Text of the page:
We can do better than scratch-and-win pensions

TheStar.com – Opinions – We can do better than scratch-and-win pensions
October 19, 2009.   Dave Coles, President, Communications, Energy and Paperworkers Union of Canada

Over the past year, for tens of thousands of Canadians, retirement income has become the equivalent of a scratch-and-win lottery ticket.

Only the odds of winning this lottery are practically unbeatable.

When a company files for bankruptcy protection, employees who are owed money – for vacation time, severance pay and pensions – have to stand in line to claim that money from their employer in court.

Being so-called “unsecured creditors,” workers go to the back of the line, behind bondholders, suppliers and commercial lenders.

A string of bankruptcy filings since January – from Nortel to forest giants AbitibiBowater and Fraser Papers, and most recently CanWest – has made it alarmingly clear that employers can legally walk away from their pension obligations.

Other countries, the U.S and Britain, for example, have funds that protect workers when their companies face financial ruin. The U.S. Pension Benefit Guaranty Corporation tops up defined benefit pensions by as much as $58,000 a year. In Britain, workers can get up to $52,000 a year.

Why don’t Canadian workers have that kind of protection? Because Canadian legislation forces employers facing bankruptcy to terminate their pension plans, instead of allowing them to be taken over by another administrator.

And when they “wind up” their plans, they must do it based – in today’s dollars – on what the plan will owe current and future pensioners for years to come. It’s not surprising then that the plan is considered in the red, or insolvent. In other words, the near-bankrupt employer cannot afford to pay out what it will owe its workforce, and the pension plan becomes a liability just like other debts.

The Communications, Energy and Paperworkers Union represents about 150,000 workers in major economic sectors, including forestry and media, two sectors hard hit by bankruptcy filings.

Our union has been working with a team of experts to develop a solution that will prevent more Canadians from being forced to play the scratch-and-win pension lottery.

Our proposal to various levels of government for a national investment and pension fund turns on the idea that the pension plans of employers facing bankruptcy be allowed to continue to exist, under a government administrator, rather than being terminated.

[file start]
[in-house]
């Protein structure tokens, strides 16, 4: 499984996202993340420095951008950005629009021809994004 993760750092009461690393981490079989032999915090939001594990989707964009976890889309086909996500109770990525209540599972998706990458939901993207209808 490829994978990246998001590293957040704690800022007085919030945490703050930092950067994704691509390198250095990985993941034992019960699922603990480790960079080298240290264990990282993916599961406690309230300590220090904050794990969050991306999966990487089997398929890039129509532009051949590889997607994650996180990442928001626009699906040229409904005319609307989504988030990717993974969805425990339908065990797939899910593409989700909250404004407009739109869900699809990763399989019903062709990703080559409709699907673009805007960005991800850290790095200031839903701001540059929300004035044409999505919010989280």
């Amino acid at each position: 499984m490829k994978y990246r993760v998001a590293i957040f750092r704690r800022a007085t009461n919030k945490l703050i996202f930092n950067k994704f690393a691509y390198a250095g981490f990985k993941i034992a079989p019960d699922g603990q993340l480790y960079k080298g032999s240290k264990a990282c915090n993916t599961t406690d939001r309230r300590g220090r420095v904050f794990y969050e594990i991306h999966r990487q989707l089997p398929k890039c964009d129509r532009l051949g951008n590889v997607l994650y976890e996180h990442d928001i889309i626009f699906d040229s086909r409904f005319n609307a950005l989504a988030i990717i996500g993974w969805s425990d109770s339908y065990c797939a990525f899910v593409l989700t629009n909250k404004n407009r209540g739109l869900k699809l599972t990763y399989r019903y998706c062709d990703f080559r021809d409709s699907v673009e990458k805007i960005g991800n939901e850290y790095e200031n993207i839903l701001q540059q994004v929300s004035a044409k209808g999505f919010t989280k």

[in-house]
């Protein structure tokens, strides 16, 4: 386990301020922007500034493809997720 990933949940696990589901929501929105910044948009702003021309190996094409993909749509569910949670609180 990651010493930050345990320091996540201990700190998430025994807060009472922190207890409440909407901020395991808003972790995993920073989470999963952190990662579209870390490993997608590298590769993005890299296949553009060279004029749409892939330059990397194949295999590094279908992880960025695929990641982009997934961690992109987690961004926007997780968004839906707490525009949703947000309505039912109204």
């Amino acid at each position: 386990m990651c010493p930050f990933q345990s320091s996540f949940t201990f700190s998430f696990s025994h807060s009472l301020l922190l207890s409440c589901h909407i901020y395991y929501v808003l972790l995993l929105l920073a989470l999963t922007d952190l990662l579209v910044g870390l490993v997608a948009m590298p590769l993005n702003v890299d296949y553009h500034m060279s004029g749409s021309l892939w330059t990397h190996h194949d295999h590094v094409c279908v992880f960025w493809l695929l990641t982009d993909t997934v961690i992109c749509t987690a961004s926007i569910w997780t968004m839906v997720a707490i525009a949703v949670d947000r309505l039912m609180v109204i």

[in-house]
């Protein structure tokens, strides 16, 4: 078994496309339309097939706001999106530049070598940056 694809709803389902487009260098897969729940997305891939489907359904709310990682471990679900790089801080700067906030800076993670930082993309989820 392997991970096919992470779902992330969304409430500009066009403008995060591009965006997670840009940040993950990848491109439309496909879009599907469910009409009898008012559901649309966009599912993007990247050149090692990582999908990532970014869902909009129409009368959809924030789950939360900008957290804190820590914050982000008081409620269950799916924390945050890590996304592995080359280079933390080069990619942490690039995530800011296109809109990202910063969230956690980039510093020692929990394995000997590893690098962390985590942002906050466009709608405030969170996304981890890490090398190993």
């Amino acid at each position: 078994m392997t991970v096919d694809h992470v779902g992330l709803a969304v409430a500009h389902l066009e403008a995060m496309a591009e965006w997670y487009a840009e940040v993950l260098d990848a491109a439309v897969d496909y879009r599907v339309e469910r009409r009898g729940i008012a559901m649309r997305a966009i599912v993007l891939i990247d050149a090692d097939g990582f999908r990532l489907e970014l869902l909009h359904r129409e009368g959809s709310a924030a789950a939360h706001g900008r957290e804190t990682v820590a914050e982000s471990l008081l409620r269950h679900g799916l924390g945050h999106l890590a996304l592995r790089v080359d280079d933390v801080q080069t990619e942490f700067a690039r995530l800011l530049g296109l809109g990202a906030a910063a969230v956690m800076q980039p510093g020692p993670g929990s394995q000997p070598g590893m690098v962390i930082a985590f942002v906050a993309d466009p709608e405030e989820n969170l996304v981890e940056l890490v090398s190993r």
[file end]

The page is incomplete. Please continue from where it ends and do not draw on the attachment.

Should the pension plan continue to exist, two things happen: If the plan has been hit by a sudden drop in financial markets, or suffered from poor management, it has time to recover with better markets and management.

Second, the plan is evaluated on what’s known as a “going concern basis.” In other words, it would be required to have adequate financing to pay out promised pensions in the future, instead of paying out the full value of all the pensions at once.

The investment and pension fund would immediately permit an increase to deferred and pension benefits in pay by 15 per cent to 20 per cent for a typical pension plan. For example, a retiree of AbitibiBowater who would collect 75 per cent of his pension if the plan was terminated, could now expect to get 85 per cent to 90 per cent.

The fund would have the same structure as the CPP and QPP and would require no injection of funds by different levels of government to establish the program, other than administrative costs.

This proposal would also provide a boost in a company’s restructuring efforts. For AbitibiBowater, it would mean that the actuarial deficit of the plan would no longer be $1.4 billion, but about $500 million on a going concern basis.

We are not proposing a weakening of pension laws and regulations to allow employers to put less money than they should into pension plans. This fund is based on a government guarantee to ensure that pension plans continue to operate, making all pension plans more affordable and viable.

The national investment pension fund is not a perfect result. But it’s a significant improvement over what we have now.

It provides employees with a guarantee of retirement income, and peace of mind during difficult economic times. It has a positive effect on a company’s balance sheet. And it gives governments the opportunity to solve a growing social and economic problem at relatively little cost.

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